– geirha
    Commented Jan 16, 2015 at 14:26
  • 1
    While this is the ubuntu stack exchange, using openssl has the advantage over standard base64 of working in Git Bash on Windows, at least the older 1.8.1 Git Bash version I have installed.
    – willkil
    Commented Jun 16, 2015 at 23:05

Here you go!

Add the following to the bottom of your ~/.bashrc file:

decode () {
  echo "$1" | base64 -d ; echo

Now, open a new Terminal and run the command.

decode QWxhZGRpbjpvcGVuIHNlc2FtZQ==

This will do exactly what you asked for in your question.


With your original dependencies it is possible to do this with a minor modification to your original script:

echo $1 | python -m base64 -d

If you don't pass a file name, that python module reads from the standard input. To pipe the first parameter into it you can use echo $1 |.

  • 1
    Also: python -m base32 filename
    – kenorb
    Commented Nov 10, 2012 at 22:57
  • 1
    this does not work :) but use .b32* methods
    – rzr
    Commented Feb 16, 2014 at 11:11

I did comment base64 command line in http://wiki.opensslfoundation.com/index.php?title=Command_Line_Utilities. So I issue a Warning when using openssl base64 decoding :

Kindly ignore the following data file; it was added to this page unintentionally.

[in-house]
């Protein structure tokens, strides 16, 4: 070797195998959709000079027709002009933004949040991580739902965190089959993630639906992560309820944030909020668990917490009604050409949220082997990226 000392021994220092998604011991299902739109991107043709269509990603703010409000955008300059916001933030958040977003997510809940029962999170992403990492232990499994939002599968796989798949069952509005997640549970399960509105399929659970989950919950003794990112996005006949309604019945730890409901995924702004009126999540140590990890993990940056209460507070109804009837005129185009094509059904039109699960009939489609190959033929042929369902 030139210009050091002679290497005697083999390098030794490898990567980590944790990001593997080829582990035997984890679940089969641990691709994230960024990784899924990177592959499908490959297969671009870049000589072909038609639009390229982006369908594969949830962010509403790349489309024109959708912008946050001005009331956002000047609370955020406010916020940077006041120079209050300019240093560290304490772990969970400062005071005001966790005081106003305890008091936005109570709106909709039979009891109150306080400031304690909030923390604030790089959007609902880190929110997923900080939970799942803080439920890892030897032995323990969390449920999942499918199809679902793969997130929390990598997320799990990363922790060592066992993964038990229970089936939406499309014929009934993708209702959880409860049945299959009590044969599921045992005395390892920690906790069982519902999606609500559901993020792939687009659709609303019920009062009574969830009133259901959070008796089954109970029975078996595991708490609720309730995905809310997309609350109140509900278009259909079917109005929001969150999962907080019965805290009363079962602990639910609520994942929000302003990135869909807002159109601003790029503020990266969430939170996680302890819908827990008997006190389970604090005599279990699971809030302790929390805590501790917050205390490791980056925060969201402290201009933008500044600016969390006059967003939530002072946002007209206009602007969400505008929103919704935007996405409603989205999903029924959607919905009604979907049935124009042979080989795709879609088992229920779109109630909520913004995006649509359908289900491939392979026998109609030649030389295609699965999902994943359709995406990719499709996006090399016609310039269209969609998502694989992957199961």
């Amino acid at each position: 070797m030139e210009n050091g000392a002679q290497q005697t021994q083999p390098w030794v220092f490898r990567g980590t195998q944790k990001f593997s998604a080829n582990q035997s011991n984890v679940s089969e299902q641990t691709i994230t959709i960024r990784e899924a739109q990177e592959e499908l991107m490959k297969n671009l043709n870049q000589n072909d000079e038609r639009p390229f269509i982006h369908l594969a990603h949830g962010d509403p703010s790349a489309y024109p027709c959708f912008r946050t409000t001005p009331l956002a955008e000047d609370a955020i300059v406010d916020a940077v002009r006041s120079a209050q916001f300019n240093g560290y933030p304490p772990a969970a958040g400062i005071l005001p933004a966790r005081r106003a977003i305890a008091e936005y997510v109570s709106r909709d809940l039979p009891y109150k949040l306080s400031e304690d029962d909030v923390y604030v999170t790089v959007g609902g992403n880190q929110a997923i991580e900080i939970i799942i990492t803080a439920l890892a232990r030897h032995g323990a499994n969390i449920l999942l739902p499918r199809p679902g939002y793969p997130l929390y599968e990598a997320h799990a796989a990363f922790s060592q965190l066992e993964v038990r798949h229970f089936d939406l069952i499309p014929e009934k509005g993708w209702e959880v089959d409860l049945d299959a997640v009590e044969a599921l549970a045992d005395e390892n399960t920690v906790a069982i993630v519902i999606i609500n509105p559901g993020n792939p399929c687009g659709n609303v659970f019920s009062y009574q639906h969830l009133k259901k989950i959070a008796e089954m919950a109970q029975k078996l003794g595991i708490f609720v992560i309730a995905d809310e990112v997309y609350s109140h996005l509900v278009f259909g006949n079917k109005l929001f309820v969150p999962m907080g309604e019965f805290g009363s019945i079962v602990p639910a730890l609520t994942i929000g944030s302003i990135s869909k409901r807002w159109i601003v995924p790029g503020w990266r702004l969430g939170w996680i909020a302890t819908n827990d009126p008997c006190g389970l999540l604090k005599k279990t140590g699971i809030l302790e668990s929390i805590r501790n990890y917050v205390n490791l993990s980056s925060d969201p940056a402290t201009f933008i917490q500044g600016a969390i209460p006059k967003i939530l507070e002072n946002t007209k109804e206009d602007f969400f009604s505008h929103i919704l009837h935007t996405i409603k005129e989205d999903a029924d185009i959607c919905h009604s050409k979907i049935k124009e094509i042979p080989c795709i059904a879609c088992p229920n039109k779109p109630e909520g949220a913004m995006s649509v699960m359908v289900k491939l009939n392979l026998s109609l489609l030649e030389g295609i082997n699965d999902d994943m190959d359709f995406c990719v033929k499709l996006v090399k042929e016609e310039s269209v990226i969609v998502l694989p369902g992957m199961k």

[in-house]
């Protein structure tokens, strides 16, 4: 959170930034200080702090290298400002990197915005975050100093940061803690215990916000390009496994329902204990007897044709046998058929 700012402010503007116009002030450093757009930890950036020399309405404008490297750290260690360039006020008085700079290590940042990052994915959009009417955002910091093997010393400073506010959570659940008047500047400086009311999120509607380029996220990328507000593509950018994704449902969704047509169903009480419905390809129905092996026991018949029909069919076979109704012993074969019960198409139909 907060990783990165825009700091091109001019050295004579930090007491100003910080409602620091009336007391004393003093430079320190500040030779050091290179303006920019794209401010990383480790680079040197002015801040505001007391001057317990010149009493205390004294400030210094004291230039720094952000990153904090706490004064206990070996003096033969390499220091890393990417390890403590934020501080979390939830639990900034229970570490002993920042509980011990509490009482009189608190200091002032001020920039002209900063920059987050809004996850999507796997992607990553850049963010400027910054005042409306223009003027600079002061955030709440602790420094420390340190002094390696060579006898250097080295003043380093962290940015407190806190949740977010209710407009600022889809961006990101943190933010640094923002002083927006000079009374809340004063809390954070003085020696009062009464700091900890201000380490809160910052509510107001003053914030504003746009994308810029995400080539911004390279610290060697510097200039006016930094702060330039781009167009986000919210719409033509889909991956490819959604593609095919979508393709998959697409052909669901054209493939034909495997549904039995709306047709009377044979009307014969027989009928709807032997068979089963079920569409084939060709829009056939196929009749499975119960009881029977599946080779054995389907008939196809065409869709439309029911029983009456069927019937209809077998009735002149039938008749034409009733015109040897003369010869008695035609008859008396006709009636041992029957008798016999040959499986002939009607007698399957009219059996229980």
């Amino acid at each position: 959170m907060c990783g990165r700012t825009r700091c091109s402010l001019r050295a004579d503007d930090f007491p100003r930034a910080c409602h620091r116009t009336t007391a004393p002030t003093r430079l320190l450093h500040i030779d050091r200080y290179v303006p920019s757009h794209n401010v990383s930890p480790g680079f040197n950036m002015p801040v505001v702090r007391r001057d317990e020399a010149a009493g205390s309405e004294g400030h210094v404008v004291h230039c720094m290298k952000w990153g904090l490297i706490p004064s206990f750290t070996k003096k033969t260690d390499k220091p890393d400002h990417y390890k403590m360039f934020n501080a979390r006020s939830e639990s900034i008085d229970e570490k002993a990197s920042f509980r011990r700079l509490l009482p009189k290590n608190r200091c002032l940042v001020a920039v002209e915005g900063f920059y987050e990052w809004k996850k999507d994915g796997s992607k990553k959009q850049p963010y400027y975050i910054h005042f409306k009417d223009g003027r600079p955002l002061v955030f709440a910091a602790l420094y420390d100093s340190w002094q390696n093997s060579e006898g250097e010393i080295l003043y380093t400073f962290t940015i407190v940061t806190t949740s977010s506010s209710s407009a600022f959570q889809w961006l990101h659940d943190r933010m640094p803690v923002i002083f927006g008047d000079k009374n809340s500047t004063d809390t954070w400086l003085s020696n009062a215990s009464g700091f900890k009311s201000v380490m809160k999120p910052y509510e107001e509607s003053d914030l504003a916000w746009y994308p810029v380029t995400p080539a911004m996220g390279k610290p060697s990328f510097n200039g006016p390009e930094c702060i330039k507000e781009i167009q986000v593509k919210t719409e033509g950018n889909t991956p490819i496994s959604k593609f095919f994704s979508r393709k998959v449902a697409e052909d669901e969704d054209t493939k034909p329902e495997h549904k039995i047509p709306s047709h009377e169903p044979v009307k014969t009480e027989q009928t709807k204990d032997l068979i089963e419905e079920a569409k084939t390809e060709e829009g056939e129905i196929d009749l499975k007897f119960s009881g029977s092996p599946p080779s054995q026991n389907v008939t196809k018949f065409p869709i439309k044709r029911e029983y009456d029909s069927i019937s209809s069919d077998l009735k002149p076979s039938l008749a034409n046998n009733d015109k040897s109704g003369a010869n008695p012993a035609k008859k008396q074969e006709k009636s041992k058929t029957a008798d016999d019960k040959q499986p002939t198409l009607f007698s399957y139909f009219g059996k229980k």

openssl base64 -e <<< 'Welcome to openssl wiki'


openssl base64 -d <<< 'V2VsY29tZSB0byBvcGVuc3NsIHdpa2kK'

Welcome to openssl wiki

warning base64 line length is limited to 64 characters by default in openssl :

 openssl base64 -e <<< 'Welcome to openssl wiki with a very long line
 that splits...'


openssl base64 -d <<< 'V2VsY29tZSB0byBvcGVuc3NsIHdpa2kgd2l0aCBhIHZlcnkgbG9uZyBsaW5lIHRoYXQgc3BsaXRzLi4uCg=='


to be able to decode a base64 line without line feed that exceed 64 characters use -A option :

openssl base64 -d -A <<<

Welcome to openssl wiki with a very long line that splits...

This is anyway better to actualy split base64 result in 64 characters lines since -A option is BUGGY ( limit with long files ).


Using perl

perl -MMIME::Base64 -ne 'printf "%s\n",decode_base64($_)' <<< "QWxhZGRpbjpvcGVuIHNlc2FtZQ=="

Or the same with python

python -m base64 -d <<< "QWxhZGRpbjpvcGVuIHNlc2FtZQ=="

Just to add another way to do it:

emacs -Q --batch  -eval '(princ (base64-encode-string (read-string ": ")))'

I had a few moments of hair-pulling on this one because the base64 Linux tool and also the openssl can decode, indeed. But I have this particular base64 encoded file that decodes to slightly wrong value. The few bytes do match, but then there is this presence of EF BF BD EF BF BD when I view in hexedit viewer. And then the next sequence of bytes match again when compared to the correctly decoded expected output. These weird sequence of bytes got inserted in the in-betweens, sometime as EF BF BD only.

To resolve the matter, I have to look how the Java sender encodes it and then I created a small java base64 decoder. And now I can decoded to the expected value.

Here is the small snippet that does it: https://gist.github.com/typelogic/0567cdab6c15487c31496cb90006ff52